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I Want to Get off the Megan’s Law Registry Now!

Since the inception of Megan’s Law on October 24, 1995, many folks have been seeking to get off the registry. Now there’s hope.

First, let’s start with the basic understanding that society needs to be protected from people that commit crimes. That’s why there are prisons, probation officers, police, sheriffs, and courts. Second, one of the more reliable ways of protecting society is the prediction of future dangerousness. What happened in the past that makes this person possibly dangerous in the future? No one disagrees that society needs to be protected.

The history of Megan’s Law suggests that the Courts have been loath to find that registration is nothing more than a “civil penalty” or a “collateral civil consequence” to the commission of specific sexual crimes and similar offenses. Only until July of 2017, did the Pennsylvania Supreme Court render a holding that Megan’s Law or the newly designated Sexual Offender Registration and Notification Act (“SORNA”) was unconstitutional as a violation of the ex post facto provisions of both the PA and United States Constitutions, among other things. See Com. v. Muniz.

Since 2017, other appellate courts in PA, including the Pennsylvania Superior Court have determined that the version of Megan’s Law that was or wasn’t in effect at the time the triggering offense occurred controls the individual’s registration. In fact, we have had several clients removed from registration because they were either only a 10-year registrant under a prior version and freshly-minted as a “Lifetime” registrant or the State Police completely misinterpreted the law and made the individual a registrant when, in fact, they shouldn’t have been on the registry at all.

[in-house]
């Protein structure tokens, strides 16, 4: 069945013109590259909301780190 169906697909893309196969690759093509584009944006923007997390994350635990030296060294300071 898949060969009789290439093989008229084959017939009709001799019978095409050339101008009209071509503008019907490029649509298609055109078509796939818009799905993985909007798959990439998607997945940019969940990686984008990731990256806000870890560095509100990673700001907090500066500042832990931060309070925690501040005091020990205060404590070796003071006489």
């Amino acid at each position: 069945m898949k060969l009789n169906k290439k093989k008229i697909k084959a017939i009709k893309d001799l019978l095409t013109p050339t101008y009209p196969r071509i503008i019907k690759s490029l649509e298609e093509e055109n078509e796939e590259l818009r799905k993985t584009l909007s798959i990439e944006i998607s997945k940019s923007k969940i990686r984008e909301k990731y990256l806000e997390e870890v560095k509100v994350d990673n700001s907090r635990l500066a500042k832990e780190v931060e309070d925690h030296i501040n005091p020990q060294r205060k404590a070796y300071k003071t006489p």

The version of Megan’s Law or SORNA that was in effect when the triggering offense occurred controls your registration.

Let’s stress something again. The date your offense occurred controls your registration. Not the date you were released from prison, probation, parole, work release or even received notice from the State Police that you need to register. The date the offense happened… nothing else. So, if you were convicted of an offense prior to 1996, there is a very good likelihood that you don’t belong on the registry in the first place. Also, if you were convicted between April 1996 and May 2000, there’s a very good likelihood as well that you either do not have to register or only have to register for 10 years…not 15…not 25…not for a Lifetime.

For a consult, you may contact us via email. We do teleconferencing via Zoom® or can simply talk over the phone. For a free copy of our book, you may call, email, or write. The glossary contains background information regarding Megan’s Law and SORNA that you may be astonished to read.

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